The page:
Philomel Books/Penguin Young Readers Group: NY, 2004.
The concept of a tree so huge that it contains seven realms-and that's just the roots of the tree-is a promising start for the series. Add to this the fact that Merlin was instrumental in the growth of it, and his mother and sister governed and nurtured the realms in his absence. Then, a time comes when Avalon's whole future is at stake, and Merlin's heir (whoever he is) is the one person who can restore harmony.
The story starts powerfully with the prophecy. Merlin gives the care of young Tamwyn to an eaglewoman with a son the same age. He gives his staff to the son (Scree) to protect until it is needed in the future by Merlin's "true heir." Years later the mother dies and the boys are wrenched apart-one to wander in search of his foster brother and the other to go back to their origins and await the arrival of his brother.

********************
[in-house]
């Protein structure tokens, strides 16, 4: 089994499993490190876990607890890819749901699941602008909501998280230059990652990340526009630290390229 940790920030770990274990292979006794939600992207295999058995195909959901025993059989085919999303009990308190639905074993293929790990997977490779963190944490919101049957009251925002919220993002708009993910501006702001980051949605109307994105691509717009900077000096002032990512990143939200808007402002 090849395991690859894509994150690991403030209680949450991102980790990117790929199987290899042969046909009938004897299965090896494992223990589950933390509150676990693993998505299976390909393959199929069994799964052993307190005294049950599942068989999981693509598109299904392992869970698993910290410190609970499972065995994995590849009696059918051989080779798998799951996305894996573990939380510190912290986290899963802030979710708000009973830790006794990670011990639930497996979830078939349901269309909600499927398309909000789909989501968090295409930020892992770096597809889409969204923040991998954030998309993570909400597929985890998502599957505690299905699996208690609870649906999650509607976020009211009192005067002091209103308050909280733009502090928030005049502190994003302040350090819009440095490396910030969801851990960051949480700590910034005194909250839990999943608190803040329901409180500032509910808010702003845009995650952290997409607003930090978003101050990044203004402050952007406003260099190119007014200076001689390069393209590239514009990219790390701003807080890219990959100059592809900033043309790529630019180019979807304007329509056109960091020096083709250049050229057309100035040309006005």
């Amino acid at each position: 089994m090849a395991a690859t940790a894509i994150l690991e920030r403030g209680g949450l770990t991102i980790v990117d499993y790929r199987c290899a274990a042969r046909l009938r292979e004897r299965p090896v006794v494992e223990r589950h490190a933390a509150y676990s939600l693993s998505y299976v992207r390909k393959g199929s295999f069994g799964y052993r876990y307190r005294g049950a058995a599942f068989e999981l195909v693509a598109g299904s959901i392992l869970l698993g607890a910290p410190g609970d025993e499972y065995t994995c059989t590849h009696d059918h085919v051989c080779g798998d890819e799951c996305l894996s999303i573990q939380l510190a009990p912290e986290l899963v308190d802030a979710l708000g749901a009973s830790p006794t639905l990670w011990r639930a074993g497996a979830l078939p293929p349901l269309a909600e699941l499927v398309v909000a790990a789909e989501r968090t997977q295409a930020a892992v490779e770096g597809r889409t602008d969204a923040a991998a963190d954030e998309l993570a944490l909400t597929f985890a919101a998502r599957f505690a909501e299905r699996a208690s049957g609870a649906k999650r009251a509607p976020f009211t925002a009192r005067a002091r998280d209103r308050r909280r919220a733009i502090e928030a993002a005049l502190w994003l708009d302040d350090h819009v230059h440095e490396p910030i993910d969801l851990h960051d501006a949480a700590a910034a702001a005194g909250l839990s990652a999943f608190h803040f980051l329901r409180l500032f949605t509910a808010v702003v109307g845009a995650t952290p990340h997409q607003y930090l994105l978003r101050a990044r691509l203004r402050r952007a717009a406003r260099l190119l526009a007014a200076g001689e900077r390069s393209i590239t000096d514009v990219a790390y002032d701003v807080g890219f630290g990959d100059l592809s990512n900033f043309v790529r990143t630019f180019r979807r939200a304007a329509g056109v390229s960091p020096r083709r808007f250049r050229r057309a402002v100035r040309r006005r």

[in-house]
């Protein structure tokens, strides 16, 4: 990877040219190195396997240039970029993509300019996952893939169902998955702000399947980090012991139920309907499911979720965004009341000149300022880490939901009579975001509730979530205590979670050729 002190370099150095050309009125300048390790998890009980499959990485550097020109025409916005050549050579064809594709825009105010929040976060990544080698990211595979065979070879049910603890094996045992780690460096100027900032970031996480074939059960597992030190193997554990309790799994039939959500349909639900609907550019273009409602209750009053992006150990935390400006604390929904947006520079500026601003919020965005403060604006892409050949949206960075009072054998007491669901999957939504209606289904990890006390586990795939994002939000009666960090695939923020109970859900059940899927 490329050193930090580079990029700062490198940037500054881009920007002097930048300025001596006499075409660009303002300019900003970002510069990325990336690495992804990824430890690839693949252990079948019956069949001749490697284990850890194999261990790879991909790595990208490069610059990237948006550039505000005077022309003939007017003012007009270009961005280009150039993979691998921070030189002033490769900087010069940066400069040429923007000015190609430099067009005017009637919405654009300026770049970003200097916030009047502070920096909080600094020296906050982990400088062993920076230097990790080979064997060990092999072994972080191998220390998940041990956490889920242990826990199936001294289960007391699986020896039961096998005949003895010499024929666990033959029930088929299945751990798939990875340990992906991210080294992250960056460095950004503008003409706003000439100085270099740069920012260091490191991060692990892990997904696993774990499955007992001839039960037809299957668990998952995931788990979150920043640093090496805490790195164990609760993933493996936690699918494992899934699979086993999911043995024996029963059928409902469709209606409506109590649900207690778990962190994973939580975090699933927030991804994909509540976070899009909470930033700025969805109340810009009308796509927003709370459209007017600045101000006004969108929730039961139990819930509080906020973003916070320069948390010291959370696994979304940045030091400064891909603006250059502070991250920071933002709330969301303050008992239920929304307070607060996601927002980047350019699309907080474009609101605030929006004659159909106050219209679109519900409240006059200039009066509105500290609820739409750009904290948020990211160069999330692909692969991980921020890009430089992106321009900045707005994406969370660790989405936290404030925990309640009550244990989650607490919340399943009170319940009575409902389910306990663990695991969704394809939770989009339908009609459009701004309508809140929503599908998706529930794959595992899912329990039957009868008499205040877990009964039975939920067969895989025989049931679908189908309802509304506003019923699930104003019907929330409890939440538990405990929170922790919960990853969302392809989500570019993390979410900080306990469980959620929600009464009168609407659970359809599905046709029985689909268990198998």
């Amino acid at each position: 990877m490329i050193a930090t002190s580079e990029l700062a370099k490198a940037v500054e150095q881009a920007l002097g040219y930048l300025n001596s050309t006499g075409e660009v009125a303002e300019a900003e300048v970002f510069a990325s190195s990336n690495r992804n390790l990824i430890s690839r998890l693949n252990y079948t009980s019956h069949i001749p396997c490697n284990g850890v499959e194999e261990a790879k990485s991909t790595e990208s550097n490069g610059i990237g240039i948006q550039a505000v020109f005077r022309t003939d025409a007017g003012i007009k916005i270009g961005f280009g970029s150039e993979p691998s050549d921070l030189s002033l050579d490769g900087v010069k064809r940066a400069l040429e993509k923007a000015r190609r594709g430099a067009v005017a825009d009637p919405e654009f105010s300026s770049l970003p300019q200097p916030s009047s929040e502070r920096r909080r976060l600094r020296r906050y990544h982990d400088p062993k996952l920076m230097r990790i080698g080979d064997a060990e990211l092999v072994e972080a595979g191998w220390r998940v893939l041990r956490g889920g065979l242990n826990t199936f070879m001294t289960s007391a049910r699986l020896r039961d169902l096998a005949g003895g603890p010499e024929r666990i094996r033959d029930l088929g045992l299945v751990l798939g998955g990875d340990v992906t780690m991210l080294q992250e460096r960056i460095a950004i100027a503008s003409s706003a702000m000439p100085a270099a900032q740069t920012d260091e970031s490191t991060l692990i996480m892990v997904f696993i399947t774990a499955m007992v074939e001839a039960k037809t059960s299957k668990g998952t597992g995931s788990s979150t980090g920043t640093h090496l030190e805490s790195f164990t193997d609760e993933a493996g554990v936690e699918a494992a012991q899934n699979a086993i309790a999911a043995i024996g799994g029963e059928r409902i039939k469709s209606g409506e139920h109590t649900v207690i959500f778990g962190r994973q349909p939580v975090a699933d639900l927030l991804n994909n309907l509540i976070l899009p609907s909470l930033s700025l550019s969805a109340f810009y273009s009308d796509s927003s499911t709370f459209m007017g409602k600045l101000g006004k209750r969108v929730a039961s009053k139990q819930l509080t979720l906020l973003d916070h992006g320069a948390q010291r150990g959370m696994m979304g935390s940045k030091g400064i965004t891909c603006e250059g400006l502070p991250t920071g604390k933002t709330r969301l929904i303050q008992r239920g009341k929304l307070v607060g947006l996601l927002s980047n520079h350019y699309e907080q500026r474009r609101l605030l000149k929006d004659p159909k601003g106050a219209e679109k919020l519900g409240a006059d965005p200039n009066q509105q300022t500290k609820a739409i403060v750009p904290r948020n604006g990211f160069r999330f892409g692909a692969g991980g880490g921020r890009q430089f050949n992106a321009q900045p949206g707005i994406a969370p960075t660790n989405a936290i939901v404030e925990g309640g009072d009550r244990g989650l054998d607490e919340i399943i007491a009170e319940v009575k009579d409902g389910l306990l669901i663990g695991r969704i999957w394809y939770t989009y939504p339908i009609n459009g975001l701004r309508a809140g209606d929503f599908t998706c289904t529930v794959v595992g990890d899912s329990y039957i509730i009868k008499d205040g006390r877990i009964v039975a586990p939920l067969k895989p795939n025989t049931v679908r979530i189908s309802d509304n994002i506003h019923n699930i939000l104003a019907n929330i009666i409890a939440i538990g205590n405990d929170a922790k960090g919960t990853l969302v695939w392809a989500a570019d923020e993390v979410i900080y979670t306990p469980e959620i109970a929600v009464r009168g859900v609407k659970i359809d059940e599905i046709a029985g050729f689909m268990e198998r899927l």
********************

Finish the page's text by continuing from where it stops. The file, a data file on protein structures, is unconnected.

The strength of the story is the characters (and the initial setup). I would like to have seen more of Scree, but maybe that will happen in other books. The focus is more on Tamwyn and Elli, a young priestess who also plays an important role and will likely be involved in succeeding books. I am also looking forward to more exploration of the Tree of Avalon itself in later books. I feel certain Barron will reveal more of the connection between Earth and the Otherworld.
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